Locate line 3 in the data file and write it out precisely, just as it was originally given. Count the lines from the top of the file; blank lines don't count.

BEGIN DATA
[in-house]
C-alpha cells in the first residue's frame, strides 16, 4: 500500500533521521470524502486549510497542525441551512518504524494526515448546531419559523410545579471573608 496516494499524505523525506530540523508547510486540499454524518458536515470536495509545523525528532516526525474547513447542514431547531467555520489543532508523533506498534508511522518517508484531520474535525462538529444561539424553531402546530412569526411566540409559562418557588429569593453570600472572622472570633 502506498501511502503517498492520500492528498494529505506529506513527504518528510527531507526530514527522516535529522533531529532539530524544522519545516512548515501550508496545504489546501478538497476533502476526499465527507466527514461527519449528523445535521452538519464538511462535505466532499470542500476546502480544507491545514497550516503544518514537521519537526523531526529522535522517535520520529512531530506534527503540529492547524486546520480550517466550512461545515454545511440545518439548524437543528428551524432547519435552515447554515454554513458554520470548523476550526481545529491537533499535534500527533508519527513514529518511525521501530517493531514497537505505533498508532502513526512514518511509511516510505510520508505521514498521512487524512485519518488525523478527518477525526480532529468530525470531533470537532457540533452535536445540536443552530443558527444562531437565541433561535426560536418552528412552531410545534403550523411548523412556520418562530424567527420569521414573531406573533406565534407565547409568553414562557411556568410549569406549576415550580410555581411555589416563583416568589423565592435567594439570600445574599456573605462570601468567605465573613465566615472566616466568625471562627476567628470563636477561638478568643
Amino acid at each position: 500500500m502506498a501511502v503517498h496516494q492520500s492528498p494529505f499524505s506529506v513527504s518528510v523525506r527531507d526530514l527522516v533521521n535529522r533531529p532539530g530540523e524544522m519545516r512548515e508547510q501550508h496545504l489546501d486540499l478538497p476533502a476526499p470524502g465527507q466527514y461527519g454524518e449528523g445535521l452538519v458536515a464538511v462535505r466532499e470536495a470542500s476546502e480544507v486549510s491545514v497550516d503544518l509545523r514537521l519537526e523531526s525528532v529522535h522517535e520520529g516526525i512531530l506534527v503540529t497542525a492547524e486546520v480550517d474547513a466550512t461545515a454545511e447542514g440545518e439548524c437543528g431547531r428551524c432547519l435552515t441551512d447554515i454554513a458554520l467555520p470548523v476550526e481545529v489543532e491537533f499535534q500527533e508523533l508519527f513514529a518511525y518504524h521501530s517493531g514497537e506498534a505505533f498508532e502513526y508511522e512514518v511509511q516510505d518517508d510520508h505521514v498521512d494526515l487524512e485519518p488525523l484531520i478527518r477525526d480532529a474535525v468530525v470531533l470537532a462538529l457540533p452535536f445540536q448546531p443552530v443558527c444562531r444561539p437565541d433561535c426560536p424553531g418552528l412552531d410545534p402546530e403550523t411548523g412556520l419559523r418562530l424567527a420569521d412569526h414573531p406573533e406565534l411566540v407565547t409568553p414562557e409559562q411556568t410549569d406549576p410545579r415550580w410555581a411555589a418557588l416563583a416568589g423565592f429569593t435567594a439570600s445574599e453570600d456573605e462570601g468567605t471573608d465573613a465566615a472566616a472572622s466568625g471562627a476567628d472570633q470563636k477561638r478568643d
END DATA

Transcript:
Amino acid at each position: 500500500m502506498a501511502v503517498h496516494q492520500s492528498p494529505f499524505s506529506v513527504s518528510v523525506r527531507d526530514l527522516v533521521n535529522r533531529p532539530g530540523e524544522m519545516r512548515e508547510q501550508h496545504l489546501d486540499l478538497p476533502a476526499p470524502g465527507q466527514y461527519g454524518e449528523g445535521l452538519v458536515a464538511v462535505r466532499e470536495a470542500s476546502e480544507v486549510s491545514v497550516d503544518l509545523r514537521l519537526e523531526s525528532v529522535h522517535e520520529g516526525i512531530l506534527v503540529t497542525a492547524e486546520v480550517d474547513a466550512t461545515a454545511e447542514g440545518e439548524c437543528g431547531r428551524c432547519l435552515t441551512d447554515i454554513a458554520l467555520p470548523v476550526e481545529v489543532e491537533f499535534q500527533e508523533l508519527f513514529a518511525y518504524h521501530s517493531g514497537e506498534a505505533f498508532e502513526y508511522e512514518v511509511q516510505d518517508d510520508h505521514v498521512d494526515l487524512e485519518p488525523l484531520i478527518r477525526d480532529a474535525v468530525v470531533l470537532a462538529l457540533p452535536f445540536q448546531p443552530v443558527c444562531r444561539p437565541d433561535c426560536p424553531g418552528l412552531d410545534p402546530e403550523t411548523g412556520l419559523r418562530l424567527a420569521d412569526h414573531p406573533e406565534l411566540v407565547t409568553p414562557e409559562q411556568t410549569d406549576p410545579r415550580w410555581a411555589a418557588l416563583a416568589g423565592f429569593t435567594a439570600s445574599e453570600d456573605e462570601g468567605t471573608d465573613a465566615a472566616a472572622s466568625g471562627a476567628d472570633q470563636k477561638r478568643d